Daily Mail

Now dash away, dash away, dash away all!

- BY CLE­MENT.C. MOORE New York · Santa Claus

CLE­MENT Clarke Moore’s fa­mous poem, orig­i­nally en­ti­tled A Visit From St Ni­cholas, was first pub­lished on De­cem­ber 23, 1823, by a New York news­pa­per The Sen­tinel. It has since be­come one of the best-known Christ­mas po­ems in the world. ’Twas the night be­fore Christ­mas, when all through the house Not a crea­ture was stir­ring,

not even a mouse. The stock­ings were hung by

the chim­ney with care, In hopes that St. Ni­cholas

soon would be there. The chil­dren were nes­tled all

snug in their beds, While vi­sions of sugar plums

danced in their heads. And Mamma in her ‘ker­chief,

and I in my cap, Had just set­tled our brains

for a long win­ter’s nap. When out on the roof there

arose such a clat­ter, I sprang from my bed to see

what was the mat­ter. Away to the win­dow I flew

like a flash, Tore open the shut­ter, and

threw up the sash. The moon on the breast of

the new-fallen snow Gave the lus­tre of mid­day to

ob­jects be­low, When, what to my won­der­ing

eyes should ap­pear, But a minia­ture sleigh and

eight tiny rein­deer. With a lit­tle old driver, so

lively and quick, I knew in a mo­ment it must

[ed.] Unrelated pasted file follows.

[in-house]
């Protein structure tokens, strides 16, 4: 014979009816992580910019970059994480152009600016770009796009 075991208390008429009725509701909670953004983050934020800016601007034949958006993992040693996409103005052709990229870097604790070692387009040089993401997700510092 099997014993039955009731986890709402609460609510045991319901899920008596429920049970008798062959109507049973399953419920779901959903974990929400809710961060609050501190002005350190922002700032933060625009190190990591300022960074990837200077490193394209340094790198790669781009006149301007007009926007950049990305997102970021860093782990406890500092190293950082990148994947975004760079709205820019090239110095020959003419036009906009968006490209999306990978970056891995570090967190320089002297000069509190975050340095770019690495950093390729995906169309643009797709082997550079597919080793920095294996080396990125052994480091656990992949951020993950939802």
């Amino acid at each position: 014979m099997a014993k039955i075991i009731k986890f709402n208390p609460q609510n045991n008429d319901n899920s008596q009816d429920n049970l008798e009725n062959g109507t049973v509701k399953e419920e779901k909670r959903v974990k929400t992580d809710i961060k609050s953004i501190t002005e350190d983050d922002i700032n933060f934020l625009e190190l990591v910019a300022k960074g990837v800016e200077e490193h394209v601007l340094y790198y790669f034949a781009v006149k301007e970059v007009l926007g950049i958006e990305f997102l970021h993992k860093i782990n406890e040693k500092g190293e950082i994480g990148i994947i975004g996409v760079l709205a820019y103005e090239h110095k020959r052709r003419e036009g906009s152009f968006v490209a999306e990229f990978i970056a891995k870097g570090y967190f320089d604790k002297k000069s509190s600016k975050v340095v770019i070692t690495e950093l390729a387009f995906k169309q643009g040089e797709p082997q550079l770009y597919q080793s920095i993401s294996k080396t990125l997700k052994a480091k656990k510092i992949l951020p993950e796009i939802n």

be St. Nick. More rapid than ea­gles, his

cours­ers they came, And he whis­tled and shouted

and called them by name: ‘Now Dasher! Now Dancer!

Now, Prancer and Vixen! On, Comet! On, Cupid!

On, Don­ner and Bl­itzen! To the top of the porch! To the top of the wall! Now dash away! Dash away! Dash away

all!’ As dry leaves that be­fore the wild hur­ri­cane fly, When they meet with an

ob­sta­cle, mount to the sky So up to the house-top the

cours­ers they flew, with the sleigh full of toys, and St. Ni­cholas too. And then, in a twin­kling, I heard on the roof The pranc­ing and paw­ing of each lit­tle hoof. As I drew in my head and was turn­ing around, Down the chim­ney St. Ni­cholas came with a bound. He was dressed all in fur, from his head to his foot, And his clothes were all tar­nished with ashes and soot. A bun­dle of toys he had flung on his back, And he looked like a ped­lar just open­ing his pack. His eyes, how they twin­kled!

His dim­ples, how merry! His cheeks were like roses, his

nose like a cherry! His droll lit­tle mouth was

drawn up like a bow, And the beard on his chin was

as white as the snow. The stump of a pipe he held

tight in his teeth, And the smoke it en­cir­cled his

head like a wreath. He had a broad face and a

lit­tle round belly, That shook when he laughed,

like a bowl full of jelly. He was chubby and plump, a

right jolly old elf, And I laughed when I saw

him, in spite of my­self. A wink of his eye and a twist

of his head Soon gave me to know I had

noth­ing to dread. He spoke not a word, but

went straight to his work, And filled all the stock­ings,

then turned with a jerk. And laying his fin­ger aside of

his nose, And giv­ing a nod, up the

chim­ney he rose. He sprang to his sleigh, to his

team gave a whis­tle, And away they all flew like the

down of a this­tle. But I heard him ex­claim, ere

he drove out of sight, ‘Happy Christ­mas to all, and

to all a good night!’

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